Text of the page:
But working at the Rosedale Hospice and Rotary Flames Home in Calgary as a health care aide and now as Registered Nurse following her graduation from Mount Royal University in December, has shown her the importance of hospice care for both patients and families.

“It’s not that hospice care is better than palliative care,” she said “it’s just different—and depending on the circumstances a hospice can provide greater benefits for the patients and families as they deal with the various physical, emotional and spiritual issues surrounding death.”

“My dad spent the last four months of his life in the Foothills, and it was hard on him, my family and me, as we tried to be with him as much as possible, even sleeping in a recliner in his room at night,” said Morenez.

“We were offered the option of hospice but decided to stay at the hospital because it was what we knew best. Looking back I wish we had taken the offer,” she said.

“The big difference between palliative and hospice care is how each answers questions of patients and family,” said Morenez.

“In palliative, the initial answer is ‘we’ll see’ because being in a hospital various logistics have to be figured out before answering. Whereas in hospice we just say ‘yes’, then try and figure out how we’re going to do it,” she said.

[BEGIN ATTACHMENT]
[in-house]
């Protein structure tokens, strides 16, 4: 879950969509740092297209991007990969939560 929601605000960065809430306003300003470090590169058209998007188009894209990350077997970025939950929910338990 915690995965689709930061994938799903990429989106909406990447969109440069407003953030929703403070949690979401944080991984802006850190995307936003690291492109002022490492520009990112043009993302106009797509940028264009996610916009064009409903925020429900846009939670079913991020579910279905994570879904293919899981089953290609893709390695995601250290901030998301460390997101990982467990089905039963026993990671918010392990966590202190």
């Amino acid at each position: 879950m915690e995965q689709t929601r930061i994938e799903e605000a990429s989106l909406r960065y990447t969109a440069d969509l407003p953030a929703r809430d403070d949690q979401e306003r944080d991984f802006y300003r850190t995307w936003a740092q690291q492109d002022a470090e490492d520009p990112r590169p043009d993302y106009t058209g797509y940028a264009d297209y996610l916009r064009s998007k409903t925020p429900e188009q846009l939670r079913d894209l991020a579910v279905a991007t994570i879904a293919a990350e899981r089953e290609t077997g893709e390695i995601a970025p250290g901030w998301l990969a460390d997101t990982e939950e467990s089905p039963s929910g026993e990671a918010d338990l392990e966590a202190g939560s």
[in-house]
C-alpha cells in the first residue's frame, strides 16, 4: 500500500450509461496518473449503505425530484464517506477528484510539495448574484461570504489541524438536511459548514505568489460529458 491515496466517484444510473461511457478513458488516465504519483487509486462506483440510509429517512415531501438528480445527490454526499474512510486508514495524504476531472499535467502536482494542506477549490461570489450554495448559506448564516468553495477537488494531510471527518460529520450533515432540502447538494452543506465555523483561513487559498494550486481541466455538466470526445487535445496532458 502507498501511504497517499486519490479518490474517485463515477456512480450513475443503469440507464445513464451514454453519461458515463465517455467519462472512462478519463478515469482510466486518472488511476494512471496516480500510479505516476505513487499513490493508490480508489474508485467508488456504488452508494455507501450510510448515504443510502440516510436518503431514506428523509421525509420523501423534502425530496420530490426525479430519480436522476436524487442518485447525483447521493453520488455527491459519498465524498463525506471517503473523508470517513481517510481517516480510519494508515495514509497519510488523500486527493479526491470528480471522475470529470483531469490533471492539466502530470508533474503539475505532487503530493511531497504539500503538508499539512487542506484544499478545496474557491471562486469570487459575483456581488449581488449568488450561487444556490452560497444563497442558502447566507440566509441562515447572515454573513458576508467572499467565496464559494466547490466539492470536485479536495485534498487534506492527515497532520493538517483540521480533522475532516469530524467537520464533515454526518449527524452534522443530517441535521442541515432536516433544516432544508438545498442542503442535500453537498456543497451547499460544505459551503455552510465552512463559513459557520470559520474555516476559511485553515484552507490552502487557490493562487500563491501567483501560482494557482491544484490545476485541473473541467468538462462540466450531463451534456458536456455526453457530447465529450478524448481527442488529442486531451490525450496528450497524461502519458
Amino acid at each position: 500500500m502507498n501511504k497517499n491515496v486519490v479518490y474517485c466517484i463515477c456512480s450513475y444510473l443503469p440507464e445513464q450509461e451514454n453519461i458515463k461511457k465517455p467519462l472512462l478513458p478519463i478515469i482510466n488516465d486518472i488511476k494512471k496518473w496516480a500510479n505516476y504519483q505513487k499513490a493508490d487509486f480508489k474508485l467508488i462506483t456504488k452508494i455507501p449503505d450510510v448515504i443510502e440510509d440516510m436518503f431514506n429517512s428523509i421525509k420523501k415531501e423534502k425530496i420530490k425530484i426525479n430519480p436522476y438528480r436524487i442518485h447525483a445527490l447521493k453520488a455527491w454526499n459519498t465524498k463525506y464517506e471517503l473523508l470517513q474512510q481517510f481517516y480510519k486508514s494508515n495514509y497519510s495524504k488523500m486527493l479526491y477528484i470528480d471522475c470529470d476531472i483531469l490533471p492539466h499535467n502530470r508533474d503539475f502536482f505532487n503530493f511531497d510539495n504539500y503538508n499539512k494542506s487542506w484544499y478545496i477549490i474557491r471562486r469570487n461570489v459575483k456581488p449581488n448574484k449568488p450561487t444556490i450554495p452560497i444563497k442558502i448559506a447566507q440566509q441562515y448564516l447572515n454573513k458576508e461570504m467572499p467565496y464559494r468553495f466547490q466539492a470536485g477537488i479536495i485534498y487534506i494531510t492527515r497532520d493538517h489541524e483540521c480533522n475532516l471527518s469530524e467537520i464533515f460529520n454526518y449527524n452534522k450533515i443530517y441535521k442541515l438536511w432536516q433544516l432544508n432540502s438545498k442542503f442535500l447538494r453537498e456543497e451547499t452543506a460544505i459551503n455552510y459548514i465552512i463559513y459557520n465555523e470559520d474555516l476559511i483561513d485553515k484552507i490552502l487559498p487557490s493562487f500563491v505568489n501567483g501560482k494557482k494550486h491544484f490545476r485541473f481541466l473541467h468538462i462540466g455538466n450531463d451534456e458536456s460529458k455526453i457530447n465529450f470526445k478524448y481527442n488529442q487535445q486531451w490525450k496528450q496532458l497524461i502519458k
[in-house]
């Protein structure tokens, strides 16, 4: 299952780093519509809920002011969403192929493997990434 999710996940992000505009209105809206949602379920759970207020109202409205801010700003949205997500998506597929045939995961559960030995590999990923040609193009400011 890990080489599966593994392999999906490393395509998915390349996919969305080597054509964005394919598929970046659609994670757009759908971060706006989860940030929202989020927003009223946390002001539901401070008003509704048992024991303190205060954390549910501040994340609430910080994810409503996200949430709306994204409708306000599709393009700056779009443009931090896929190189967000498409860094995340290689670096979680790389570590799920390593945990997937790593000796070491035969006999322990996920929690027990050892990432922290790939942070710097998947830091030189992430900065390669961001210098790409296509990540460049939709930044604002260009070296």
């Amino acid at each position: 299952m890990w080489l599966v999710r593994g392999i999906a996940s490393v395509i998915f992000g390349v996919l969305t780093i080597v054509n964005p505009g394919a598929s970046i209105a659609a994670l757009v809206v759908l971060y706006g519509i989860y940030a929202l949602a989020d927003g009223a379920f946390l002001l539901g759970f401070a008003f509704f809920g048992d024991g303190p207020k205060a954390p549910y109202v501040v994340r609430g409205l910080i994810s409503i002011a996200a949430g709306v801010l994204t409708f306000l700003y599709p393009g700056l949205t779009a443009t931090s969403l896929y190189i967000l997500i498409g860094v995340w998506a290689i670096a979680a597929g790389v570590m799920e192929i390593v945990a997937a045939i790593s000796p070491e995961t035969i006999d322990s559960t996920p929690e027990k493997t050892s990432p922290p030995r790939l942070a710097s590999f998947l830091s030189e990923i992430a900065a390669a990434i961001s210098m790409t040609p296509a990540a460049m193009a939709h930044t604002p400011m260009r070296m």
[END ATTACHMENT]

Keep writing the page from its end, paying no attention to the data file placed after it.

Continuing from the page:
This is part of hospice care’s goal of making everyone, patient and family as comfortable as possible and doing all they can to accommodate whatever specific needs they may have (e.g. visitors, family sleeping over, pets, special food etc.)—including the need to move through this experience at their own pace.

Recalling her own experience, Morenez said there were instances where her family had to conform to the schedule of the hospital staff which at times meant having difficult conversations concerning her father’s care that they were not prepared for—which just made a tough situation even more difficult.

“Whereas in hospice, there aren’t the same sort of time constraints, families can have those hard conversations when they are ready as well as having more resources on hand to help them prepare,” she said.

This gift of time also extends to the staff. Since they aren’t subject to the same institutional demands as a hospital, doctors and nurses aren’t as rushed and can spend time talking with and listening to patients and their families.

Symptom management is also a big difference. So for example, in palliative care if a patient with cancer comes down with a urinary tract infection they will be given antibiotics to treat it, while a hospice patient in the same situation would receive antibiotics only if it helped make them more comfortable. In hospice the primary goal is the patient’s comfort.

Before she went to her initial interview at Rosedale, Morenez balked. She thought it would be dark, dreary and sad, and wasn’t sure she was up for that. But that’s not what she found, which is why she continues to work there and is helping the Wheatland and Area Hospice Society working to get hospice care in our rural area—because hospice care is about providing for the life of patients and their families.